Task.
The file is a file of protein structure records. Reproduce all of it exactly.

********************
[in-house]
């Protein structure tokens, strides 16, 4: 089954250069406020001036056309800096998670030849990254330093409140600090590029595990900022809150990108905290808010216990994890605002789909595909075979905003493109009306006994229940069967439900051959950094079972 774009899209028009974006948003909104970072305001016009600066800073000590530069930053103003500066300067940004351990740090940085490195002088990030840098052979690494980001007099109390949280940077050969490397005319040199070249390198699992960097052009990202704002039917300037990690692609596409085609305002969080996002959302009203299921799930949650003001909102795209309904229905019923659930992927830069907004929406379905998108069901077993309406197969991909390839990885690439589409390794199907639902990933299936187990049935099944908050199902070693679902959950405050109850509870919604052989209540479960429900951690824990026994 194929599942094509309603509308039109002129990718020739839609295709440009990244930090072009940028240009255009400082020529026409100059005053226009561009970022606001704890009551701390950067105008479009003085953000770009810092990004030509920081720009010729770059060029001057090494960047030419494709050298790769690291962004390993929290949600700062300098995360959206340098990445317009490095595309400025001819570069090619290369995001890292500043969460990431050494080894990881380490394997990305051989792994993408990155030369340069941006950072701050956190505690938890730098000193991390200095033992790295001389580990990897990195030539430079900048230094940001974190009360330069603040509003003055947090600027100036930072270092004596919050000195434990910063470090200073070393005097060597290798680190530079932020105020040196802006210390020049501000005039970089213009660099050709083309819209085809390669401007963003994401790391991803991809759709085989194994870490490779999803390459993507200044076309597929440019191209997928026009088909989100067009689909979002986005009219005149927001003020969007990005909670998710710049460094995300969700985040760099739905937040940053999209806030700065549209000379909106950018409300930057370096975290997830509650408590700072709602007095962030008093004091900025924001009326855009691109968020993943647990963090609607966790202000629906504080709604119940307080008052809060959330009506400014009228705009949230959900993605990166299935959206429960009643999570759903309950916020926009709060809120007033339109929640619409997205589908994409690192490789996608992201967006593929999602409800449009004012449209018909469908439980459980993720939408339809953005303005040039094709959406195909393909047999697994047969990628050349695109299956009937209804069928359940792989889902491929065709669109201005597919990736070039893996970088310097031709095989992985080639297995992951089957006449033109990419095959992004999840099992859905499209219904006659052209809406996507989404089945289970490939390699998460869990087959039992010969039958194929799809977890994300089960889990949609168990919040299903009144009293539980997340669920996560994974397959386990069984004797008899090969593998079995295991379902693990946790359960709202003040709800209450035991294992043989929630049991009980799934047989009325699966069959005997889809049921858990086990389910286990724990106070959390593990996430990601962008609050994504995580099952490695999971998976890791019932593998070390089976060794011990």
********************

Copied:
[in-house]
């Protein structure tokens, strides 16, 4: 089954250069406020001036056309800096998670030849990254330093409140600090590029595990900022809150990108905290808010216990994890605002789909595909075979905003493109009306006994229940069967439900051959950094079972 774009899209028009974006948003909104970072305001016009600066800073000590530069930053103003500066300067940004351990740090940085490195002088990030840098052979690494980001007099109390949280940077050969490397005319040199070249390198699992960097052009990202704002039917300037990690692609596409085609305002969080996002959302009203299921799930949650003001909102795209309904229905019923659930992927830069907004929406379905998108069901077993309406197969991909390839990885690439589409390794199907639902990933299936187990049935099944908050199902070693679902959950405050109850509870919604052989209540479960429900951690824990026994 194929599942094509309603509308039109002129990718020739839609295709440009990244930090072009940028240009255009400082020529026409100059005053226009561009970022606001704890009551701390950067105008479009003085953000770009810092990004030509920081720009010729770059060029001057090494960047030419494709050298790769690291962004390993929290949600700062300098995360959206340098990445317009490095595309400025001819570069090619290369995001890292500043969460990431050494080894990881380490394997990305051989792994993408990155030369340069941006950072701050956190505690938890730098000193991390200095033992790295001389580990990897990195030539430079900048230094940001974190009360330069603040509003003055947090600027100036930072270092004596919050000195434990910063470090200073070393005097060597290798680190530079932020105020040196802006210390020049501000005039970089213009660099050709083309819209085809390669401007963003994401790391991803991809759709085989194994870490490779999803390459993507200044076309597929440019191209997928026009088909989100067009689909979002986005009219005149927001003020969007990005909670998710710049460094995300969700985040760099739905937040940053999209806030700065549209000379909106950018409300930057370096975290997830509650408590700072709602007095962030008093004091900025924001009326855009691109968020993943647990963090609607966790202000629906504080709604119940307080008052809060959330009506400014009228705009949230959900993605990166299935959206429960009643999570759903309950916020926009709060809120007033339109929640619409997205589908994409690192490789996608992201967006593929999602409800449009004012449209018909469908439980459980993720939408339809953005303005040039094709959406195909393909047999697994047969990628050349695109299956009937209804069928359940792989889902491929065709669109201005597919990736070039893996970088310097031709095989992985080639297995992951089957006449033109990419095959992004999840099992859905499209219904006659052209809406996507989404089945289970490939390699998460869990087959039992010969039958194929799809977890994300089960889990949609168990919040299903009144009293539980997340669920996560994974397959386990069984004797008899090969593998079995295991379902693990946790359960709202003040709800209450035991294992043989929630049991009980799934047989009325699966069959005997889809049921858990086990389910286990724990106070959390593990996430990601962008609050994504995580099952490695999971998976890791019932593998070390089976060794011990």